Austria’s Horl Says Lift Co’s Remain Reliable Sources Of Added Value Even In Economically Tense Times

Current data from the MANOVA institute demonstrate the high economic impact of the cable car industry on regional value creation. “Cable cars and alpine tourism are and remain stable economic and job factors in many parts of our country and therefore not only ensure the quality of life locally, but are often also the basis of existence for other industries,” said the chairman of the Austrian Cable Car Association (WKÖ). , Franz Hörl. Overall, guests at the Austrian cable cars generated a turnover of 12.6 billion euros in the last winter season, a large part of which (10.1 billion euros) came from overnight guests. Around half of sales come from living and dining, 3.7 billion euros from skiing, 1.8 billion euros from mobility and one billion euros from additional expenses.

On average, a guest spent 263.80 euros per day of vacation in the 2022/23 season - most of it on accommodation (89.60 euros), followed by spending on the cable car (44 euros) and mobility (38.30 euros). , gastronomy (36.80 euros), sports retail (28.40 euros), other retail (15.30 euros), ski schools (6.20 euros) and for other leisure activities (5.10 euros).

Turn 1 into 7.1: Cable cars as a value creation multiplier in Alpine regions

The total added value of domestic cable cars last winter was around 1.2 billion euros, which contributed to a further 5.5 billion euros in added value in other sectors. The “cable car multiplier” is currently 7.1. This means that 1,000 euros net in wages, salaries, profits and depreciation for the cable cars turns into an average of 7,100 euros, which is capitalized in added value in the respective region.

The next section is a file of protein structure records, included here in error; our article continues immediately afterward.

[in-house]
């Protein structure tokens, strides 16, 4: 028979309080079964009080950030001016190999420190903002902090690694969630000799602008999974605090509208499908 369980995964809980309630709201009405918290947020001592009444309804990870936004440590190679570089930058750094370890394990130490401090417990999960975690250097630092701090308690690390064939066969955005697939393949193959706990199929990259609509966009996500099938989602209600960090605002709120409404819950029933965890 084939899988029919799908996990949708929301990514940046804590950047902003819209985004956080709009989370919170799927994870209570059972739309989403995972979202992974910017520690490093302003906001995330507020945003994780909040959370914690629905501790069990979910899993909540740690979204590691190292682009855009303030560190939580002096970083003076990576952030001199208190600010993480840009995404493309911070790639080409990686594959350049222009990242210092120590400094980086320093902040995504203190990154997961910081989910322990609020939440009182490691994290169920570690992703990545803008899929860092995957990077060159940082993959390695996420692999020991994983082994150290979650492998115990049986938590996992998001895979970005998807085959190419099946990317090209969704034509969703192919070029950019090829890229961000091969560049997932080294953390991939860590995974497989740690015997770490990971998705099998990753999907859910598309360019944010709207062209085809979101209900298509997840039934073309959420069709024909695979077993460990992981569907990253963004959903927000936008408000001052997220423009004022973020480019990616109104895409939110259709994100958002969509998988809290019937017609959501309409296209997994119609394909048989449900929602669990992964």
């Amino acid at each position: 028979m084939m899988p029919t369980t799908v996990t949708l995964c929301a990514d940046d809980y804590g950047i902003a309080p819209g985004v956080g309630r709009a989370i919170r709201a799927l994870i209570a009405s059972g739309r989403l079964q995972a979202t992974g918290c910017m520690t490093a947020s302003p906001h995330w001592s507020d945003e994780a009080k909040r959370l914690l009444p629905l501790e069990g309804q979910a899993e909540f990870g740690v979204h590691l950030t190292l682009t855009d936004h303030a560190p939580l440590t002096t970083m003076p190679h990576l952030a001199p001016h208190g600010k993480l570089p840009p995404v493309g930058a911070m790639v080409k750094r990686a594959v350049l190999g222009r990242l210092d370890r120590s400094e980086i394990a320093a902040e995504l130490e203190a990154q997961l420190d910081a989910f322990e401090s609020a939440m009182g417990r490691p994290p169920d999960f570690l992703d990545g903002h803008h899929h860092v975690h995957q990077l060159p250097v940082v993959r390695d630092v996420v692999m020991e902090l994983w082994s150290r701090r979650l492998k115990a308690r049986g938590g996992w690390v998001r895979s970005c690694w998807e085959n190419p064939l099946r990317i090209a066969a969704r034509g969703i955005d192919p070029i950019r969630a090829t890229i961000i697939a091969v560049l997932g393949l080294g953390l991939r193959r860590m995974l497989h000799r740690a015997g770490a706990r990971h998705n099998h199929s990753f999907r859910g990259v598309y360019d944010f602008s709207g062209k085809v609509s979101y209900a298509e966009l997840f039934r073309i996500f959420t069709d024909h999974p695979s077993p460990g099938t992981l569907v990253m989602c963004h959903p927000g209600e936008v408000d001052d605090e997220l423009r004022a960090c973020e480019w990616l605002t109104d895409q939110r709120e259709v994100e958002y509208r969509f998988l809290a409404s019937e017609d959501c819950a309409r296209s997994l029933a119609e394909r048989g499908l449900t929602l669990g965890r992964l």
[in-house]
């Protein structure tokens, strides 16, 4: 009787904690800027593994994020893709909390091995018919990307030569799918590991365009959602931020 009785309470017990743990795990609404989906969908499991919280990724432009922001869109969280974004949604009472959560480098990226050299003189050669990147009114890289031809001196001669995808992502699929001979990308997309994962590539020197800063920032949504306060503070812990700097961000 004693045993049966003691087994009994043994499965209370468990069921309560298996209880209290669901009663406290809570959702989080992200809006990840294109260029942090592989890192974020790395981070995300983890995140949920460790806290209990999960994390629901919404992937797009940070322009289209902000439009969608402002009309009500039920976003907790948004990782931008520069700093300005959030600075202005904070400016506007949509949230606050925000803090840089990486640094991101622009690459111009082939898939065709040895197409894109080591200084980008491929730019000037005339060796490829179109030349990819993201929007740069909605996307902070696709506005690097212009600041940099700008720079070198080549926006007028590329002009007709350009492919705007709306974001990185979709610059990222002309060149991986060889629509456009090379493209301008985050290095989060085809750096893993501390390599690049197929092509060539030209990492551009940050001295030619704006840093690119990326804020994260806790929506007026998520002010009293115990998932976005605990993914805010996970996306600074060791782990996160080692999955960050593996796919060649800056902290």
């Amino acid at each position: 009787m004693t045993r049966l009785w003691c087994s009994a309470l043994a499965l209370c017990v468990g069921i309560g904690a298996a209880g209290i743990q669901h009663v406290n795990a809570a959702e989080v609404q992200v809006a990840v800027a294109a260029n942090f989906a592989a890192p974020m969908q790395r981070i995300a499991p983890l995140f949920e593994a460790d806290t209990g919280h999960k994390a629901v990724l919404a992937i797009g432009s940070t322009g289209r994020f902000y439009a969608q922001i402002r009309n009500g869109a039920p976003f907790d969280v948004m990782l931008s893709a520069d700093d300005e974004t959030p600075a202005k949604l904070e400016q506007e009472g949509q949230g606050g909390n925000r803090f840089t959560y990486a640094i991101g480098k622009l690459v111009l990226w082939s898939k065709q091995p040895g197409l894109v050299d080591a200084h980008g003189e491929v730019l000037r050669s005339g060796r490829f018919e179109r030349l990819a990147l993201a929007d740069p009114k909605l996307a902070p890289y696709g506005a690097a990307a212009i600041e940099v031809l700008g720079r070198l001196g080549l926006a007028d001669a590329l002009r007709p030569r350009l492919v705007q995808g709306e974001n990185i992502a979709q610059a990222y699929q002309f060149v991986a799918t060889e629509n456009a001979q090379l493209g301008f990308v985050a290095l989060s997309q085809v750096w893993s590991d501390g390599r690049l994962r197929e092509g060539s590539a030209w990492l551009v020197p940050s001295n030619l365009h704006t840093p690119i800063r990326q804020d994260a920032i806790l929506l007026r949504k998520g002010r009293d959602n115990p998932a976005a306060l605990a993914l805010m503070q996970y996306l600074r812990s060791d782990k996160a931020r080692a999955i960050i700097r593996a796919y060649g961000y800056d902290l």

The cable cars also represent a reliable constant as employers, with the ever-increasing proportion of year-round jobs making them even more attractive. In the 2022/23 winter season there were 17,100 cable car employees, 7,650 of whom had year-round employment. “This development also makes a significant contribution to further improving the income situation and job security for people in rural areas and thus also increasing the quality of life,” says Hörl. In addition, a multiplier effect is created here in the direction of other industries. In directly benefiting sectors and suppliers, 110,800 job equivalents are created that can be directly attributed to the activities of the cable cars - most of them in the accommodation sector (44,800), followed by the catering industry (26,000) and the sports retail sector (10,700).

Jobs in the cable car industry are attractive and popular

The great popularity of jobs in the cable car industry is also confirmed by the trade association's most recent employee survey. For example, the recommendation rate increased from 66 to 74 percent within one year. The workplace in the mountains, the atmosphere in the teams and the varied work are particularly valued. According to the survey, almost 80 percent of employees would choose their current job again (2022: 74 percent). The connection (77 percent) with the respective company is also strong.

“In addition, the high satisfaction ratings among the youngest employees show that an apprenticeship at a cable car company is very attractive. “Due to the globally unique quality of training and the proximity of the most important manufacturers in the global cable car market, there are many individual development opportunities that open up national and international career paths,” says Hörl. This is confirmed in the satisfaction survey among the apprentices, as 80% of the young people want to work in their company for a long time.

“Overall, it once again shows that the cable cars are not only successful in their own right, but that their success also has an impact on many other areas of the economy and life in our Alpine regions. This effect has always been a particular concern for us cable car operators, as entrepreneurs who are mostly deeply rooted in their homeland,” emphasizes Hörl.

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